• This health belief model is reflected in the MWDH structured education goal setting tools/ pre and post course questionnaires and pre-clinic questionnaires which support identification of modifiable risk factors, grading of importance, and identification of benefits and barriers to behaviour change. These tools also align with the year of care (https://www.yearofcare.co.uk) personalised care approaches, and are designed to help people with diabetes to prepare for consultations with their care team and take ownership of setting their own health goals and priorities. 
  • In addition, the MyWay Diabetes self-management web app provides users with choice in all self-management approaches (e.g. we discuss a number of evidence based dietary approaches for the user to choose), understanding that one-size does not fit all and care should be personalised taking into account preferences of the individual.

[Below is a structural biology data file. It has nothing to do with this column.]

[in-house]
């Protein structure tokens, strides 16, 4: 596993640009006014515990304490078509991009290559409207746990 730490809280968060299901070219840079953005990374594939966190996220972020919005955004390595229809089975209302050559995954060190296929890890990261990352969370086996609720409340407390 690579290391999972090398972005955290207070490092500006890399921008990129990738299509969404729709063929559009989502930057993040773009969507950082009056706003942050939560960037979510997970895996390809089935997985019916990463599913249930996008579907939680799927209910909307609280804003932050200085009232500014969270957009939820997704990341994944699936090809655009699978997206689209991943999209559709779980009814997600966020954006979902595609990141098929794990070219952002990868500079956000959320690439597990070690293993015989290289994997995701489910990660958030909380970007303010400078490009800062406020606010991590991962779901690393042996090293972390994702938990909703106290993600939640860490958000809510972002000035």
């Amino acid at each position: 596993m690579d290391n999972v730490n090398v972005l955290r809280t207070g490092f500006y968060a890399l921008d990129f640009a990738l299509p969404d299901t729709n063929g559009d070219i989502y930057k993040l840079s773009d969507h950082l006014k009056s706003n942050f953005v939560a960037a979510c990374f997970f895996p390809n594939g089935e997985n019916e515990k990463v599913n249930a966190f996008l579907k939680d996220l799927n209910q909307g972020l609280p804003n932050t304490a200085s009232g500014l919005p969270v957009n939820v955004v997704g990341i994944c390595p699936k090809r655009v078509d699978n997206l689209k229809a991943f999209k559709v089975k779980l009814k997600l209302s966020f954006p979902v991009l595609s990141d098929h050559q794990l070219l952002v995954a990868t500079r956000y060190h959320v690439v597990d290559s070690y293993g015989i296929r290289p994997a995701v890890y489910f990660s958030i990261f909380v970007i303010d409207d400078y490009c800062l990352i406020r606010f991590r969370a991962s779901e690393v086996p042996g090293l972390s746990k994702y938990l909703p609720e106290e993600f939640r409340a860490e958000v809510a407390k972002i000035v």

Clinical Standards 

The education content and the rules which drive the data presentation are all aligned with NICE Clinical guidelines for treatment of Type 1 and Type 2 diabetes, as is the educational content for Gestational diabetes and Diabetes Prevention. All content is in alignment with UK government standards on healthy living, Chief Medical Officer recommendations on exercise and alcohol consumption and/ or nationally agreed standards, targets and recommendations by the National Institute for Clinical Excellence (NICE), the World Health Organisation (WHO) or the Scottish Intercollegiate Guidelines Network (SIGN) in Scotland. 

If you would like to look at NICE guidelines for diabetes yourself, NICE pathways are a good starting point and very accessible:
https://pathways.nice.org.uk/pathways/diabete

4. ARE ANY POSSIBLE RISKS TO USERS IDENTIFIED AND MANAGED APPROPRIATELY?